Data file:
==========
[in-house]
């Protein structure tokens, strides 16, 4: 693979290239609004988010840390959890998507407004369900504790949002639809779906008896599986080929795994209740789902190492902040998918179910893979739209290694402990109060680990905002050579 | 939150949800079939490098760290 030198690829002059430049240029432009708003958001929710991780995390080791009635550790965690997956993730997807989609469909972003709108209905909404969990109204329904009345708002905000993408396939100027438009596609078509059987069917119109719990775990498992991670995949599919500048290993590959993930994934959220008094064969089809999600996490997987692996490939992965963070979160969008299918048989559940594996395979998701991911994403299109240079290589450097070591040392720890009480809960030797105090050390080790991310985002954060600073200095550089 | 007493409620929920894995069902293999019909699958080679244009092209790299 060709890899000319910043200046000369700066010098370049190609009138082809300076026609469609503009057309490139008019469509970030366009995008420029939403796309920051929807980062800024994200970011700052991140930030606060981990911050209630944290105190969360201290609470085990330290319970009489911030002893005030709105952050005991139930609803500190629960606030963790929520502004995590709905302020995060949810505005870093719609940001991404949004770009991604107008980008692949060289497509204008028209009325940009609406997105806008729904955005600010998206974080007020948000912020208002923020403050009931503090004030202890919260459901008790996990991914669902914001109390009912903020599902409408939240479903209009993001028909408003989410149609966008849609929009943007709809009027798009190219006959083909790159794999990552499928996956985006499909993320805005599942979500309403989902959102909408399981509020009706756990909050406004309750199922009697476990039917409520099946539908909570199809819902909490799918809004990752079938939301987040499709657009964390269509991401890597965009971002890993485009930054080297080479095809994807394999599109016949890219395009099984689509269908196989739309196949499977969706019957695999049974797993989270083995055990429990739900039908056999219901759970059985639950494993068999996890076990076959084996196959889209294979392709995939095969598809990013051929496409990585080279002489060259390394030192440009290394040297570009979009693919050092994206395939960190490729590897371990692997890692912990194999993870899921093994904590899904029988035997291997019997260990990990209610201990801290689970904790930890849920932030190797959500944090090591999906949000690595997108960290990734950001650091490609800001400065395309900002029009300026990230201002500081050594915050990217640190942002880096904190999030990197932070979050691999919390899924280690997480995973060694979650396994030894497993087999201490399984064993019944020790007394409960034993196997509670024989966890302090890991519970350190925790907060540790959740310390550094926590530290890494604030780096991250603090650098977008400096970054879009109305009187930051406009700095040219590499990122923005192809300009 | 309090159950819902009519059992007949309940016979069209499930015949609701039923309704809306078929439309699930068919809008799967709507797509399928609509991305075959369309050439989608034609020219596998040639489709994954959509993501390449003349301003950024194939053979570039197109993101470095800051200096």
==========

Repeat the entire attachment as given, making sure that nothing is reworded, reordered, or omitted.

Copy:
[in-house]
């Protein structure tokens, strides 16, 4: 693979290239609004988010840390959890998507407004369900504790949002639809779906008896599986080929795994209740789902190492902040998918179910893979739209290694402990109060680990905002050579 | 939150949800079939490098760290 030198690829002059430049240029432009708003958001929710991780995390080791009635550790965690997956993730997807989609469909972003709108209905909404969990109204329904009345708002905000993408396939100027438009596609078509059987069917119109719990775990498992991670995949599919500048290993590959993930994934959220008094064969089809999600996490997987692996490939992965963070979160969008299918048989559940594996395979998701991911994403299109240079290589450097070591040392720890009480809960030797105090050390080790991310985002954060600073200095550089 | 007493409620929920894995069902293999019909699958080679244009092209790299 060709890899000319910043200046000369700066010098370049190609009138082809300076026609469609503009057309490139008019469509970030366009995008420029939403796309920051929807980062800024994200970011700052991140930030606060981990911050209630944290105190969360201290609470085990330290319970009489911030002893005030709105952050005991139930609803500190629960606030963790929520502004995590709905302020995060949810505005870093719609940001991404949004770009991604107008980008692949060289497509204008028209009325940009609406997105806008729904955005600010998206974080007020948000912020208002923020403050009931503090004030202890919260459901008790996990991914669902914001109390009912903020599902409408939240479903209009993001028909408003989410149609966008849609929009943007709809009027798009190219006959083909790159794999990552499928996956985006499909993320805005599942979500309403989902959102909408399981509020009706756990909050406004309750199922009697476990039917409520099946539908909570199809819902909490799918809004990752079938939301987040499709657009964390269509991401890597965009971002890993485009930054080297080479095809994807394999599109016949890219395009099984689509269908196989739309196949499977969706019957695999049974797993989270083995055990429990739900039908056999219901759970059985639950494993068999996890076990076959084996196959889209294979392709995939095969598809990013051929496409990585080279002489060259390394030192440009290394040297570009979009693919050092994206395939960190490729590897371990692997890692912990194999993870899921093994904590899904029988035997291997019997260990990990209610201990801290689970904790930890849920932030190797959500944090090591999906949000690595997108960290990734950001650091490609800001400065395309900002029009300026990230201002500081050594915050990217640190942002880096904190999030990197932070979050691999919390899924280690997480995973060694979650396994030894497993087999201490399984064993019944020790007394409960034993196997509670024989966890302090890991519970350190925790907060540790959740310390550094926590530290890494604030780096991250603090650098977008400096970054879009109305009187930051406009700095040219590499990122923005192809300009 | 309090159950819902009519059992007949309940016979069209499930015949609701039923309704809306078929439309699930068919809008799967709507797509399928609509991305075959369309050439989608034609020219596998040639489709994954959509993501390449003349301003950024194939053979570039197109993101470095800051200096």